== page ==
Scholarly journals are periodicals in which researchers publish articles on their work. Most often these articles discuss recent research. Journals also publish theoretical discussions and articles that critically review already published work.
Scholarly journals are typically peer-reviewed journals. Some search engines that search for periodical sources identify whether or not the sources are from peer-reviewed publications, so look for that information when you do searches.
Getting research published in peer-reviewed (also called “refereed”) scholarly journals usually involves three or four steps.
First, the researcher must submit an article manuscript for consideration.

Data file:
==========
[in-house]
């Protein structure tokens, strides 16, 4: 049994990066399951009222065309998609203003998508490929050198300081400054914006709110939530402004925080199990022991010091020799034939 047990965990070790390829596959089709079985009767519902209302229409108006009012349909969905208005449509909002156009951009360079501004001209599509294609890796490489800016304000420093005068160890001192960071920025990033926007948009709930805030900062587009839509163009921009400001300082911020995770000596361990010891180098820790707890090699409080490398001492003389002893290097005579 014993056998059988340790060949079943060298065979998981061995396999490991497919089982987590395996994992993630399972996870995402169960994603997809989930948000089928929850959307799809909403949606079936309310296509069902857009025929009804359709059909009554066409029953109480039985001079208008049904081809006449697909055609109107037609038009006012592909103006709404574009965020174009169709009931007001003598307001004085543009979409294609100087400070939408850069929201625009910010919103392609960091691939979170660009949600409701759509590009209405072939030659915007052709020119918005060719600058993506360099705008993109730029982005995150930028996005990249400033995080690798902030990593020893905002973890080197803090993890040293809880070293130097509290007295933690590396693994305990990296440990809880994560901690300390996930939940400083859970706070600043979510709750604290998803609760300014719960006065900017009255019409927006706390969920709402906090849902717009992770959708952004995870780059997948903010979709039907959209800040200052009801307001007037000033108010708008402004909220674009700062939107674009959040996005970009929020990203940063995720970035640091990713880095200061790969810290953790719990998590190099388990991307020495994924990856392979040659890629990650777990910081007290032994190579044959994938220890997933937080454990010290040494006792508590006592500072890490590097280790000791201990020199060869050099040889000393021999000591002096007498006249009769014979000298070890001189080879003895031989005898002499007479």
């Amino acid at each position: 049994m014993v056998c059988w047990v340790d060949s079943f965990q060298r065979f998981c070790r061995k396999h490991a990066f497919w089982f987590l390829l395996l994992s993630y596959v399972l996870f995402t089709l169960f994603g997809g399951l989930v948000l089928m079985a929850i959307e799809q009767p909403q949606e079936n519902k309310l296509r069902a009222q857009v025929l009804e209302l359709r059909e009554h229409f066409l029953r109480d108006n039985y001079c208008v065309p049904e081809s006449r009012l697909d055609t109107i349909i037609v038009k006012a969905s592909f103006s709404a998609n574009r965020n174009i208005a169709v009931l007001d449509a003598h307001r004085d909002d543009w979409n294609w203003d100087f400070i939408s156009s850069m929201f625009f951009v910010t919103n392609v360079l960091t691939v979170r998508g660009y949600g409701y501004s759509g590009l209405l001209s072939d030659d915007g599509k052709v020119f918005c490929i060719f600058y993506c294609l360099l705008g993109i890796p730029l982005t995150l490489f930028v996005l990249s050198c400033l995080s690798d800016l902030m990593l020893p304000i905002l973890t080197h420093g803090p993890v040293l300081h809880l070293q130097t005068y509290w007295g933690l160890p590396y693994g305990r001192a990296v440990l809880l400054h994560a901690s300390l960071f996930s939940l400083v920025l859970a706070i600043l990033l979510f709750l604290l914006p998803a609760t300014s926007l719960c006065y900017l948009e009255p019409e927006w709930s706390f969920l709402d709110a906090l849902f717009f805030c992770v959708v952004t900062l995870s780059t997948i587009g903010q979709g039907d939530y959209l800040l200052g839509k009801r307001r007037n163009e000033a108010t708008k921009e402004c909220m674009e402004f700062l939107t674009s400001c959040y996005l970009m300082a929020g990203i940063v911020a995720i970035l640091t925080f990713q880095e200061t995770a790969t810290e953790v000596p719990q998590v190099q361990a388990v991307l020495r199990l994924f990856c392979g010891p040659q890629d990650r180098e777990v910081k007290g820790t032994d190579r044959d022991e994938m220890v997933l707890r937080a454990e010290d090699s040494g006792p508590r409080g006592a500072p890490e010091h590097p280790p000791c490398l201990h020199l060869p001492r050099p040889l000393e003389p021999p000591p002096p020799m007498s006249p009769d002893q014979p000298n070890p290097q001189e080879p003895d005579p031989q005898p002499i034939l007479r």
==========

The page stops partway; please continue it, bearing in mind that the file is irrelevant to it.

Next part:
Second, the journal editors will send the submission to other scholars who do similar work and who are qualified to review the article. Generally, editors will send submissions to be reviewed by three other scholars.
Third, editors will evaluate the reviews and decide whether to reject or accept the submission. Usually, the response is either a rejection or an acceptance contingent on the author making revisions.
If the author is asked to make revisions, they must then complete the fourth step, which is to resubmit the article for another round of reviews. Sometimes the article is accepted at this point and other times authors are asked to make further revisions. The process is meant to make sure that only the best, most clearly written and rigorously researched articles are published.
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